• Countries of the World (http://www.academickids.com/encyclopedia/index.php/Countries)
    • Maps (http://www.academickids.com/encyclopedia/index.php/Maps)
    • Flags (http://www.academickids.com/encyclopedia/index.php/Flags)
    • Continents (http://www.academickids.com/encyclopedia/index.php/Continents)
  • History (http://www.academickids.com/encyclopedia/index.php/History)
    • Ancient Civilizations (http://www.academickids.com/encyclopedia/index.php/Ancient_Civilizations)
    • Industrial Revolution (http://www.academickids.com/encyclopedia/index.php/Industrial_Revolution)
    • Middle Ages (http://www.academickids.com/encyclopedia/index.php/Middle_Ages)
    • Prehistory (http://www.academickids.com/encyclopedia/index.php/Prehistory)
    • Renaissance (http://www.academickids.com/encyclopedia/index.php/Renaissance)
    • Timelines (http://www.academickids.com/encyclopedia/index.php/Timelines)
    • United States (http://www.academickids.com/encyclopedia/index.php/United_States)
    • Wars (http://www.academickids.com/encyclopedia/index.php/Wars)
    • World History (http://www.academickids.com/encyclopedia/index.php/History_of_the_world)
  • Human Body (http://www.academickids.com/encyclopedia/index.php/Human_Body)
  • Mathematics (http://www.academickids.com/encyclopedia/index.php/Mathematics)
  • Reference (http://www.academickids.com/encyclopedia/index.php/Reference)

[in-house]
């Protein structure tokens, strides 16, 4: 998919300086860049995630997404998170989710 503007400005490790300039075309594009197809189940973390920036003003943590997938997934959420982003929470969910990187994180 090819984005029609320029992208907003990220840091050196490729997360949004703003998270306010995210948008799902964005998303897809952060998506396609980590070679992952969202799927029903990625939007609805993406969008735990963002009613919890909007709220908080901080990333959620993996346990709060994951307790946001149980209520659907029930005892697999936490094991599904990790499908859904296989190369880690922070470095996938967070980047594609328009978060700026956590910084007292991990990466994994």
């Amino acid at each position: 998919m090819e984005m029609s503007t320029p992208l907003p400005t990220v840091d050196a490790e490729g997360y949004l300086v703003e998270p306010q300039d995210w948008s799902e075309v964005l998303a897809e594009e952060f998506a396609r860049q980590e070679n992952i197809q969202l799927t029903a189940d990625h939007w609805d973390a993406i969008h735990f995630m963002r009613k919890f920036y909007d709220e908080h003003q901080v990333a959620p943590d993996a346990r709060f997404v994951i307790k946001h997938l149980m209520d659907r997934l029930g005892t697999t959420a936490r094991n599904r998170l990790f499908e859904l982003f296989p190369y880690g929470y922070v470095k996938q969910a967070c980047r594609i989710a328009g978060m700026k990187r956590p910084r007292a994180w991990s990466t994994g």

• Science (http://www.academickids.com/encyclopedia/index.php/Science)
    • Animals (http://www.academickids.com/encyclopedia/index.php/Animals)
    • Aviation (http://www.academickids.com/encyclopedia/index.php/Aviation)
    • Dinosaurs (http://www.academickids.com/encyclopedia/index.php/Dinosaurs)
    • Earth (http://www.academickids.com/encyclopedia/index.php/Earth)
    • Inventions (http://www.academickids.com/encyclopedia/index.php/Inventions)
    • Physical Science (http://www.academickids.com/encyclopedia/index.php/Physical_Science)
    • Plants (http://www.academickids.com/encyclopedia/index.php/Plants)
    • Scientists (http://www.academickids.com/encyclopedia/index.php/Scientists)
  • Social Studies (http://www.academickids.com/encyclopedia/index.php/Social_Studies)
    • Anthropology (http://www.academickids.com/encyclopedia/index.php/Anthropology)
    • Economics (http://www.academickids.com/encyclopedia/index.php/Economics)
    • Government (http://www.academickids.com/encyclopedia/index.php/Government)
    • Religion (http://www.academickids.com/encyclopedia/index.php/Religion)
    • Holidays (http://www.academickids.com/encyclopedia/index.php/Holidays)
  • Space and Astronomy
    • Solar System (http://www.academickids.com/encyclopedia/index.php/Solar_System)
    • Planets (http://www.academickids.com/encyclopedia/index.php/Planets)
  • Sports (http://www.academickids.com/encyclopedia/index.php/Sports)
  • Timelines (http://www.academickids.com/encyclopedia/index.php/Timelines)
  • Weather (http://www.academickids.com/encyclopedia/index.php/Weather)
  • US States (http://www.academickids.com/encyclopedia/index.php/US_States)


  • Home Page (http://academickids.com/encyclopedia/index.php)
  • Contact Us (http://www.academickids.com/encyclopedia/index.php/Contactus)

  • Clip Art (http://classroomclipart.com)
Personal tools